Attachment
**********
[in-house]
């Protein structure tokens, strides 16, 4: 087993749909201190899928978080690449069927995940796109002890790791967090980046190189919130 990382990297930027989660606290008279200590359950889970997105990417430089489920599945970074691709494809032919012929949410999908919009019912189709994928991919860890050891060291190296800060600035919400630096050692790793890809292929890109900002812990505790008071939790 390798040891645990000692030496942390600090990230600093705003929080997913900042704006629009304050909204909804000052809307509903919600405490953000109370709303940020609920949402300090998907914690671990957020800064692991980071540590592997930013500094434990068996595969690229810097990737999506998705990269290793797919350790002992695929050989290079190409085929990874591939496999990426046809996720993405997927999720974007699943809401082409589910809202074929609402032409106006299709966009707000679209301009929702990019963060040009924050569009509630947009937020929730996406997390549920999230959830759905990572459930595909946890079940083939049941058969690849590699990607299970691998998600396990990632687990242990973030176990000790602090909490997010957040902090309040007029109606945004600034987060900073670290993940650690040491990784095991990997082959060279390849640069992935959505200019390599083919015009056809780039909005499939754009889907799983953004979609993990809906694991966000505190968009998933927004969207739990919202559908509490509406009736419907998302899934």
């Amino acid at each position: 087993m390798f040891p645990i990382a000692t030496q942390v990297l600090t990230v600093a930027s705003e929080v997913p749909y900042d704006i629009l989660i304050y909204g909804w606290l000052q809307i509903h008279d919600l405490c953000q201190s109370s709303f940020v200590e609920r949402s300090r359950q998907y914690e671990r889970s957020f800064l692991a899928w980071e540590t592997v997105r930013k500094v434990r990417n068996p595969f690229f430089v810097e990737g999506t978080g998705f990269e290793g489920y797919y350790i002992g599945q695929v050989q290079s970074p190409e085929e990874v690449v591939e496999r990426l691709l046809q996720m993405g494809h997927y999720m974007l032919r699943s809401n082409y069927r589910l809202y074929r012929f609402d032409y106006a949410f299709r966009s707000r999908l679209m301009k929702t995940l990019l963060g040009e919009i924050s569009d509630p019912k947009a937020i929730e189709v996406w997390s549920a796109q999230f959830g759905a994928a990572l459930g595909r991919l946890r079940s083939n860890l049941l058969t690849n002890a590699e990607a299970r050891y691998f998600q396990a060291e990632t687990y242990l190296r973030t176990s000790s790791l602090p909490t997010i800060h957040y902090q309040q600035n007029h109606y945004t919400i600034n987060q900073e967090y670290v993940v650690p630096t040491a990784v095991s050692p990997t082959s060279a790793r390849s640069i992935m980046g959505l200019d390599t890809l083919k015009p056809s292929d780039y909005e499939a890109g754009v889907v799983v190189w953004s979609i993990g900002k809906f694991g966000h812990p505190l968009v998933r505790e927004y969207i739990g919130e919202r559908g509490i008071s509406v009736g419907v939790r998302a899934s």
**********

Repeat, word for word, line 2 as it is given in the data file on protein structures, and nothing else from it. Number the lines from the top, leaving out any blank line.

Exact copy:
């Protein structure tokens, strides 16, 4: 087993749909201190899928978080690449069927995940796109002890790791967090980046190189919130 990382990297930027989660606290008279200590359950889970997105990417430089489920599945970074691709494809032919012929949410999908919009019912189709994928991919860890050891060291190296800060600035919400630096050692790793890809292929890109900002812990505790008071939790 390798040891645990000692030496942390600090990230600093705003929080997913900042704006629009304050909204909804000052809307509903919600405490953000109370709303940020609920949402300090998907914690671990957020800064692991980071540590592997930013500094434990068996595969690229810097990737999506998705990269290793797919350790002992695929050989290079190409085929990874591939496999990426046809996720993405997927999720974007699943809401082409589910809202074929609402032409106006299709966009707000679209301009929702990019963060040009924050569009509630947009937020929730996406997390549920999230959830759905990572459930595909946890079940083939049941058969690849590699990607299970691998998600396990990632687990242990973030176990000790602090909490997010957040902090309040007029109606945004600034987060900073670290993940650690040491990784095991990997082959060279390849640069992935959505200019390599083919015009056809780039909005499939754009889907799983953004979609993990809906694991966000505190968009998933927004969207739990919202559908509490509406009736419907998302899934």